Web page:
What are the most rewarding and satisfying parts of your job?
Working in a sector where everybody is trying to do the right thing to make people’s lives better, and the variety of people that I come in contact with on a daily basis.
Why is it important to Crystal Palace FC to make a positive impact on its local communities?
Being part of Crystal Palace FC and the Premier League, we are in a unique place to harness the ‘Power of Palace’, combined with the immense benefits that sport can bring to everybody’s lives.
These include improvements in physical fitness, self-esteem and confidence, reducing isolation and educating people around the importance of e
ating well, working hard and establishing core values such as honesty, fair play and teamwork.
Do the club’s players and coaching staff get involved in the work of the foundation?
Yes, players and staff make regular appearances not only as inspirational guests at our delivery sessions in schools, colleges and local sports centres, but also at our staff development days like [manager] Roy Hodgson did in July.
Today’s elite footballers get labelled as greedy and selfish; is this unfair, and do the Palace players do their best to help with your activities?
Yes, I think this is unfair. The players do a lot of good locally within the community that often goes unnoticed.
This can vary from making financial contrbutions to local projects – for example [goalkeeper] Julian Speroni buying two sports power-chairs for our wheelchair football team – to other players turning up unannounced to support weekly football training sessions for young people.
What kind of projects and initiatives does the foundation help to fund?
We have the following impairment specific groups and a few of these have a football team attached to them: Powerchair, Down’s Syndrome, Mental Health, Learning/Intellectual Disabilities, Vision Impaired.
We also run an schools programme that either delivers PE lessons throughout the year or we have a specialist six-week plus mini-festival programme targeted at new schools and those more inactive to generate an interest in playing football or becoming more sporty.
In terms of the foundation itself, has there been any changes in recent months?
The foundation is always changing to meet the needs of the local communities that it reaches.
The past eight months has seen the start of our Targeted Intervention programmes that aim to build up the resilience of young people at risk of anti-social behaviour and crime, whilst also working with young offenders to restore good mental and emotional health following adverse and challenging situations.
Young people are given educational opportunities and the chance to gain accredited qualifications, as well as learning the importance of healthy behaviours and how their actions affect not only themselves but the local community.
We have also startedthe Work Ready & Prepared (WRAP) programme which combines real-life, meaningful work experience with industry-specific accreditations, and training to prepare young people for the world of work.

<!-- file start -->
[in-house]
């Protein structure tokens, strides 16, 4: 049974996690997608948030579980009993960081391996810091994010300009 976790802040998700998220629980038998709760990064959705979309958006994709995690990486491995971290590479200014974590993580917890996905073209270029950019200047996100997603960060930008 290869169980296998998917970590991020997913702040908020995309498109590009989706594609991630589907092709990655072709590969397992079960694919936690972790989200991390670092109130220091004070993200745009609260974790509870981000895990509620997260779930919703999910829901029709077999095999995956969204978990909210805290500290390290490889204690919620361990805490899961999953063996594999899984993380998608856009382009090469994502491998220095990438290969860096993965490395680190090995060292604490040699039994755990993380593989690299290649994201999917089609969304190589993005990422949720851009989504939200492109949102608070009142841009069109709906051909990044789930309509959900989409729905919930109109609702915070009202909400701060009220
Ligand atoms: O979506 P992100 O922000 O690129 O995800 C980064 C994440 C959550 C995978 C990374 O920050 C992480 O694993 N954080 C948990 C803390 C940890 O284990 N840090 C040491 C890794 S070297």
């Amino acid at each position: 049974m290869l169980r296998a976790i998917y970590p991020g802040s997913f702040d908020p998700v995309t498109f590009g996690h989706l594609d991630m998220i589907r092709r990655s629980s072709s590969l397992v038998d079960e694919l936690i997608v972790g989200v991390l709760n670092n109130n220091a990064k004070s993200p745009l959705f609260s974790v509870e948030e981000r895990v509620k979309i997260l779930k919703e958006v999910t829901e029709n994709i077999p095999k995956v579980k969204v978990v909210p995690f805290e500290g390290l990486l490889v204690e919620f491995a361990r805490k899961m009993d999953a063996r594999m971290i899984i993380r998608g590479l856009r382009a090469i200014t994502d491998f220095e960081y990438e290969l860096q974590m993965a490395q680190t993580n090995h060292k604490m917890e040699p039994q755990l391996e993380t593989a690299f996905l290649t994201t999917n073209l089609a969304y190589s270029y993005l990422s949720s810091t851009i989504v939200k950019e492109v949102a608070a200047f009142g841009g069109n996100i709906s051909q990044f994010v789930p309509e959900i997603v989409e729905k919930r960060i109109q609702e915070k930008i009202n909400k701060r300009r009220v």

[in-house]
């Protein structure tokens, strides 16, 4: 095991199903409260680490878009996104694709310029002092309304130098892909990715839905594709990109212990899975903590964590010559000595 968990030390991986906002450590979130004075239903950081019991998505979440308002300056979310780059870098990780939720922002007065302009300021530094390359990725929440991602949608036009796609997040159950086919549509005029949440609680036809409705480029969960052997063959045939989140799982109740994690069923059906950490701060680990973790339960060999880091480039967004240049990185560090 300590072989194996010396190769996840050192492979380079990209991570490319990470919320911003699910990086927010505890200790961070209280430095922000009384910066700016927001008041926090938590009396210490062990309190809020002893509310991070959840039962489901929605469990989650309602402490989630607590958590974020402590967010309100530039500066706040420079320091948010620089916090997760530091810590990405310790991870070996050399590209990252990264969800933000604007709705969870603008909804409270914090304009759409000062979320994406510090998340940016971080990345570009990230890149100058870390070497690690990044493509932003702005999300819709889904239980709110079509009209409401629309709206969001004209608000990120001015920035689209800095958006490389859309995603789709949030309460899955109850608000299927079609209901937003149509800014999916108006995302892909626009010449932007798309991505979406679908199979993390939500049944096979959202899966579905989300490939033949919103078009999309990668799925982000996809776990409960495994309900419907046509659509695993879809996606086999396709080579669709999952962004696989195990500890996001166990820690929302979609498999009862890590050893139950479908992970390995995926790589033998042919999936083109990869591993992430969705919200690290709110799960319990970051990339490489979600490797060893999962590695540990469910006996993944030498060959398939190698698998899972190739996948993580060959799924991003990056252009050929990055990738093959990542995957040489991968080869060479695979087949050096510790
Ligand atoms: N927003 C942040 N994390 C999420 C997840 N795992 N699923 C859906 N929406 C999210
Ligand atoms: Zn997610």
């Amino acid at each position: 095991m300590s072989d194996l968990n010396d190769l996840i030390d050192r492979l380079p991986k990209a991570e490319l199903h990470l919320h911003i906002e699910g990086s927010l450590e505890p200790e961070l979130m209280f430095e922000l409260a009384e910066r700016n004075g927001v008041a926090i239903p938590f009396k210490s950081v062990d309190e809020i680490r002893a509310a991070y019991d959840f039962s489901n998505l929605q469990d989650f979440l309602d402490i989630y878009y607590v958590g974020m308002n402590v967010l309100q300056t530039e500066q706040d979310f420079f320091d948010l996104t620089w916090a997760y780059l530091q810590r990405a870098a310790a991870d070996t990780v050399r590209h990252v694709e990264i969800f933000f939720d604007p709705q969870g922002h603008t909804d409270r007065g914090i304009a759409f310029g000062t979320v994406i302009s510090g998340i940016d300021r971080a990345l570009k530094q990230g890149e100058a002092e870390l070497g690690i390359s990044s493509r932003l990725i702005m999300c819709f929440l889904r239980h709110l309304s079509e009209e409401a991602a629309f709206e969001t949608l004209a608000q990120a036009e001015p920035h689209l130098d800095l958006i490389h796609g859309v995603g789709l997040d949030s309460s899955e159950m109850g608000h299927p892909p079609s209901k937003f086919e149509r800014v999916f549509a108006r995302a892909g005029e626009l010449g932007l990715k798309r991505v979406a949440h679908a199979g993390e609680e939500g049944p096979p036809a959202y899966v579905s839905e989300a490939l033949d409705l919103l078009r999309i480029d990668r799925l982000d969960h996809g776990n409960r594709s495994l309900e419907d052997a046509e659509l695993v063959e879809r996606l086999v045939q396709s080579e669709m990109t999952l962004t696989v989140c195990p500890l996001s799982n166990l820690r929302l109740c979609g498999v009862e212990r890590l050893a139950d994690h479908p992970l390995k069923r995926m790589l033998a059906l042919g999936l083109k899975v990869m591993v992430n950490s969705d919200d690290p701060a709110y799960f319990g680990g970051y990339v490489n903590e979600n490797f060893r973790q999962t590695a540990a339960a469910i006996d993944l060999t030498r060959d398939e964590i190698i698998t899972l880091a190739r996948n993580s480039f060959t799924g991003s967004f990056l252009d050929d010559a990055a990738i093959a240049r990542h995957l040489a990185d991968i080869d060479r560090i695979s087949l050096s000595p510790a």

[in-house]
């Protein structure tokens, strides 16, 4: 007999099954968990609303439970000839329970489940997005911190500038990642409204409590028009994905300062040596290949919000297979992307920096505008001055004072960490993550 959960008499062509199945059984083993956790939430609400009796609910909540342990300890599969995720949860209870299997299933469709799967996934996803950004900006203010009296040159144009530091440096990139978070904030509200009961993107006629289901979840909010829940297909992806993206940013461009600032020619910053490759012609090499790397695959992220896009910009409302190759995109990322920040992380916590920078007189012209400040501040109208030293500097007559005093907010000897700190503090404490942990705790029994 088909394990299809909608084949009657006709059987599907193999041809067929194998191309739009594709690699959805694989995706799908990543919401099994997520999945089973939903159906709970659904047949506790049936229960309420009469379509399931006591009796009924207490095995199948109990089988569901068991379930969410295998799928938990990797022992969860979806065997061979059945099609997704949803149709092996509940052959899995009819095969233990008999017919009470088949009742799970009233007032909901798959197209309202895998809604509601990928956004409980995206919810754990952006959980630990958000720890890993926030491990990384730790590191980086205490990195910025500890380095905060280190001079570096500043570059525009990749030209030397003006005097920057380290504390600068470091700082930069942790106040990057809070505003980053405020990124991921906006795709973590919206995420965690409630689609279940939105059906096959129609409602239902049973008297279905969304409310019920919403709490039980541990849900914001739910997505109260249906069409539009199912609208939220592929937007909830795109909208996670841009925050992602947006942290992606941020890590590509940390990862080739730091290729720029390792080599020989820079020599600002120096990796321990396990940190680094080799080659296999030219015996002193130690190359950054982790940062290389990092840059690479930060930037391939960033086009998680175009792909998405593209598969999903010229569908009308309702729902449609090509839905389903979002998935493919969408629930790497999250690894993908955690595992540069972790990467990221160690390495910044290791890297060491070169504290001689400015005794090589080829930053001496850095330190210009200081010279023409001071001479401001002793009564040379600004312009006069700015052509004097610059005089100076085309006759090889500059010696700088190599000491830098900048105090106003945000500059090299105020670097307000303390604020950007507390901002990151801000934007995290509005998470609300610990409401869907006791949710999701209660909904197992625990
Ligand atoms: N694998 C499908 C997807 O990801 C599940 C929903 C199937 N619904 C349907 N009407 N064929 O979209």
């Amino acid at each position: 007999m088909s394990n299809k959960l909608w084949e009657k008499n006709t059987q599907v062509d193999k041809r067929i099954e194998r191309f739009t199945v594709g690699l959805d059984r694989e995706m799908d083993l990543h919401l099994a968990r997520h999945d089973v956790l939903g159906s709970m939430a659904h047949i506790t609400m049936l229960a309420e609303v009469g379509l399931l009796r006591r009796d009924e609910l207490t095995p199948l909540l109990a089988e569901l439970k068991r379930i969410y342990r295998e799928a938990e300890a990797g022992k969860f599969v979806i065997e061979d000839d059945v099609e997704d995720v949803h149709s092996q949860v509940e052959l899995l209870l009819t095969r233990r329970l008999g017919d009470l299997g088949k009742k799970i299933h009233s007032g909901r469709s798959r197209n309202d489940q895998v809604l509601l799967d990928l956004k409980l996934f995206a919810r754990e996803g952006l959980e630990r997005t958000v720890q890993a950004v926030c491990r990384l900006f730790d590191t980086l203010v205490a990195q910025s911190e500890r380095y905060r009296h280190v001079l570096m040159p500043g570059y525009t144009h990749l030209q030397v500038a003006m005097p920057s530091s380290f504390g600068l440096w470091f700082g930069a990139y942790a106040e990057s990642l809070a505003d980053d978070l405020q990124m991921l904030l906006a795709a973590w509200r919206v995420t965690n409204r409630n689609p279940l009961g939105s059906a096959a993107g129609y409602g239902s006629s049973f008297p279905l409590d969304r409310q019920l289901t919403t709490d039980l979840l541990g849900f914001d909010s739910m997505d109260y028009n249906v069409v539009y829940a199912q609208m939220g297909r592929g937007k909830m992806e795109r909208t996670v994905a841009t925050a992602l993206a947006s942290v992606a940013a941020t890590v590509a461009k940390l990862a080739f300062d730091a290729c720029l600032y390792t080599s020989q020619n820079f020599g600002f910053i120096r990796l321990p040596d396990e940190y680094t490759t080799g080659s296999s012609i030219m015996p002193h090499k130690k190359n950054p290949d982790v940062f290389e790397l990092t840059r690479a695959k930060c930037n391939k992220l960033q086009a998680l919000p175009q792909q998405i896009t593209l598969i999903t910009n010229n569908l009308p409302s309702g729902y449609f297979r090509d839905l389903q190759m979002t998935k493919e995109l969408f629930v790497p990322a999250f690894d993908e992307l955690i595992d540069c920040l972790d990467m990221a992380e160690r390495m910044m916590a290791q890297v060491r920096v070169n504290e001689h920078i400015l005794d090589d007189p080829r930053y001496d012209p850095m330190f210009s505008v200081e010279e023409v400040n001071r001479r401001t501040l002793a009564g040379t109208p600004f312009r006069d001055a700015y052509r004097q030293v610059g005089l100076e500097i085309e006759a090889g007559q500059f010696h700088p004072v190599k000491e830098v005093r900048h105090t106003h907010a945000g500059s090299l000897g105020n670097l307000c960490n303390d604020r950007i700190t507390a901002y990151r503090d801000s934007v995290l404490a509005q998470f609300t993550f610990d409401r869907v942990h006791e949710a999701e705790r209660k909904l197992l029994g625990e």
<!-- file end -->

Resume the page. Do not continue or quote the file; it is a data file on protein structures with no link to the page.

This comprehensive 15-week study programme is designed to provide a wide-range of opportunities to practice skills within the workplace for 16-18 year olds.
What do people say about PalaceforLife and what kind of an impact does it have on your team?
We get a lot of positive feedback from those who we come in contact with, but to find out what others really think about us you would need to ask them.
Is the foundation dependent on Palace doing well on the pitch and staying in the Premier League, or is its funding protected?
The Premier League are a large financial contributor to our activities, but we are not wholly dependent on them to enable us to function. Obviously, it is beneficial for Palace to be a PL team, both financially and for the high profile it gives us.
Are you always looking to expand its activities and get more people involved in your programmes?
Yes we are, our aim is to engage with more people who are inactive and do not currently have the opportunity to play any sport.
Does PalaceforLife have any targets for 2019?
To continue to have a positive effect on the lives of young south Londoners.
How would you sum up the PalaceforLife foundation in three words?
Bold, Helpful, Strong.
Feature image courtesy of the PalaceForLife Foundation. Selhurst Park image courtesy of Ajay Suresh; Julian Speroni image courtesy of Richard Fisher, both via Flickr Creative Commons under licence CC BY 2.0.
A rainy afternoon in South London was the setting for a lively 2-2 draw between Crystal Palace and Everton as both sides fought for a victory they desperately needed.
With both hosts and visitors in trouble at the wrong end of the Premier League, a single point suited neither, but defeat would have been unthinkable.